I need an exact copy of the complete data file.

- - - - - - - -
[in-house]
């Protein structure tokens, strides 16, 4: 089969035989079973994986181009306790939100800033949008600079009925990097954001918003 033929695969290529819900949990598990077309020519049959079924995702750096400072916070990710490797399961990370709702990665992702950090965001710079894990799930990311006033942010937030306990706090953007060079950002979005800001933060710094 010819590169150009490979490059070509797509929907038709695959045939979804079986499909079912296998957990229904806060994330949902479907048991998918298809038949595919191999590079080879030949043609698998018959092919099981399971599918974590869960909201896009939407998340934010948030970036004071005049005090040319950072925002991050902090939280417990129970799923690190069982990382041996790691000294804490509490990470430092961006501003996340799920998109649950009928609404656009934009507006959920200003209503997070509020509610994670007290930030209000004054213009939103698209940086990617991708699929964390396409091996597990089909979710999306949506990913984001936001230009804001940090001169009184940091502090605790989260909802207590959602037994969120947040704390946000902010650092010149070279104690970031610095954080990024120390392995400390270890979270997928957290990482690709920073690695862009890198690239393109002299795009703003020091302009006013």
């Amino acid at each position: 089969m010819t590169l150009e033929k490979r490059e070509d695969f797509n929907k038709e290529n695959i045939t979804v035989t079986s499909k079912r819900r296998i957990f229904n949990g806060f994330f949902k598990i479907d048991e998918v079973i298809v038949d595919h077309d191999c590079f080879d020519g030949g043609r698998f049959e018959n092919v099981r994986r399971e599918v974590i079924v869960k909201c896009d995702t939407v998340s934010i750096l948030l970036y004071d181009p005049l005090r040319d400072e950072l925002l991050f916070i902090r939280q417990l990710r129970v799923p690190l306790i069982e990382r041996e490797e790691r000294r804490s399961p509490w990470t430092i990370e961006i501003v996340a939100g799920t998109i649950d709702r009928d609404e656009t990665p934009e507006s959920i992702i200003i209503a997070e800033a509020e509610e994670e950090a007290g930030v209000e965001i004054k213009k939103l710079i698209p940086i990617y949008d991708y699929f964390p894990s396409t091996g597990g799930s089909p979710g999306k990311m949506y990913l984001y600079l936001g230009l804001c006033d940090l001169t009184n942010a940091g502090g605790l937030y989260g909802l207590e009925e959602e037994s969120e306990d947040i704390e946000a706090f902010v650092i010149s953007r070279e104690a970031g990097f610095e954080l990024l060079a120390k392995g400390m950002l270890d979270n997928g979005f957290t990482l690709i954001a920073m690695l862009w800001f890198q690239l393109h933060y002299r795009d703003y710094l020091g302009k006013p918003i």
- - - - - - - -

[in-house]
């Protein structure tokens, strides 16, 4: 089969035989079973994986181009306790939100800033949008600079009925990097954001918003 033929695969290529819900949990598990077309020519049959079924995702750096400072916070990710490797399961990370709702990665992702950090965001710079894990799930990311006033942010937030306990706090953007060079950002979005800001933060710094 010819590169150009490979490059070509797509929907038709695959045939979804079986499909079912296998957990229904806060994330949902479907048991998918298809038949595919191999590079080879030949043609698998018959092919099981399971599918974590869960909201896009939407998340934010948030970036004071005049005090040319950072925002991050902090939280417990129970799923690190069982990382041996790691000294804490509490990470430092961006501003996340799920998109649950009928609404656009934009507006959920200003209503997070509020509610994670007290930030209000004054213009939103698209940086990617991708699929964390396409091996597990089909979710999306949506990913984001936001230009804001940090001169009184940091502090605790989260909802207590959602037994969120947040704390946000902010650092010149070279104690970031610095954080990024120390392995400390270890979270997928957290990482690709920073690695862009890198690239393109002299795009703003020091302009006013």
């Amino acid at each position: 089969m010819t590169l150009e033929k490979r490059e070509d695969f797509n929907k038709e290529n695959i045939t979804v035989t079986s499909k079912r819900r296998i957990f229904n949990g806060f994330f949902k598990i479907d048991e998918v079973i298809v038949d595919h077309d191999c590079f080879d020519g030949g043609r698998f049959e018959n092919v099981r994986r399971e599918v974590i079924v869960k909201c896009d995702t939407v998340s934010i750096l948030l970036y004071d181009p005049l005090r040319d400072e950072l925002l991050f916070i902090r939280q417990l990710r129970v799923p690190l306790i069982e990382r041996e490797e790691r000294r804490s399961p509490w990470t430092i990370e961006i501003v996340a939100g799920t998109i649950d709702r009928d609404e656009t990665p934009e507006s959920i992702i200003i209503a997070e800033a509020e509610e994670e950090a007290g930030v209000e965001i004054k213009k939103l710079i698209p940086i990617y949008d991708y699929f964390p894990s396409t091996g597990g799930s089909p979710g999306k990311m949506y990913l984001y600079l936001g230009l804001c006033d940090l001169t009184n942010a940091g502090g605790l937030y989260g909802l207590e009925e959602e037994s969120e306990d947040i704390e946000a706090f902010v650092i010149s953007r070279e104690a970031g990097f610095e954080l990024l060079a120390k392995g400390m950002l270890d979270n997928g979005f957290t990482l690709i954001a920073m690695l862009w800001f890198q690239l393109h933060y002299r795009d703003y710094l020091g302009k006013p918003i």